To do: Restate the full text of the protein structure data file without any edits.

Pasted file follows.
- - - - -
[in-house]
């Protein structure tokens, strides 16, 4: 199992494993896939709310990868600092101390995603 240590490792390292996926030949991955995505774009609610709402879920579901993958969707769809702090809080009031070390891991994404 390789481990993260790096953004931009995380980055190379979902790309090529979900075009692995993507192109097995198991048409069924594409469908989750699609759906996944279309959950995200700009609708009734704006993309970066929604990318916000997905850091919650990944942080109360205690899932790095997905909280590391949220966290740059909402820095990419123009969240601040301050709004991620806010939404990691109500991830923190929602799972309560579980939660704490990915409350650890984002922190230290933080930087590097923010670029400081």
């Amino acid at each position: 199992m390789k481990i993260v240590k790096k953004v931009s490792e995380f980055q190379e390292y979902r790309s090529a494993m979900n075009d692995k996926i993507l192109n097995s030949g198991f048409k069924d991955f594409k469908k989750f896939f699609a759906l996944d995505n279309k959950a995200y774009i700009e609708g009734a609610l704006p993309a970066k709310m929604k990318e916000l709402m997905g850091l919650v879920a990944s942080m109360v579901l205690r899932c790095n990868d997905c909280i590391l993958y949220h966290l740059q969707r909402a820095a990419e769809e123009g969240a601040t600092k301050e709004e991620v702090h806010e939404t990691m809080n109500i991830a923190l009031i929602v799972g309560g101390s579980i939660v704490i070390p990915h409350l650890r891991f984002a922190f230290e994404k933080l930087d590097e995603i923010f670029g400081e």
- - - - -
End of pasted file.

[in-house]
């Protein structure tokens, strides 16, 4: 199992494993896939709310990868600092101390995603 240590490792390292996926030949991955995505774009609610709402879920579901993958969707769809702090809080009031070390891991994404 390789481990993260790096953004931009995380980055190379979902790309090529979900075009692995993507192109097995198991048409069924594409469908989750699609759906996944279309959950995200700009609708009734704006993309970066929604990318916000997905850091919650990944942080109360205690899932790095997905909280590391949220966290740059909402820095990419123009969240601040301050709004991620806010939404990691109500991830923190929602799972309560579980939660704490990915409350650890984002922190230290933080930087590097923010670029400081």
């Amino acid at each position: 199992m390789k481990i993260v240590k790096k953004v931009s490792e995380f980055q190379e390292y979902r790309s090529a494993m979900n075009d692995k996926i993507l192109n097995s030949g198991f048409k069924d991955f594409k469908k989750f896939f699609a759906l996944d995505n279309k959950a995200y774009i700009e609708g009734a609610l704006p993309a970066k709310m929604k990318e916000l709402m997905g850091l919650v879920a990944s942080m109360v579901l205690r899932c790095n990868d997905c909280i590391l993958y949220h966290l740059q969707r909402a820095a990419e769809e123009g969240a601040t600092k301050e709004e991620v702090h806010e939404t990691m809080n109500i991830a923190l009031i929602v799972g309560g101390s579980i939660v704490i070390p990915h409350l650890r891991f984002a922190f230290e994404k933080l930087d590097e995603i923010f670029g400081e």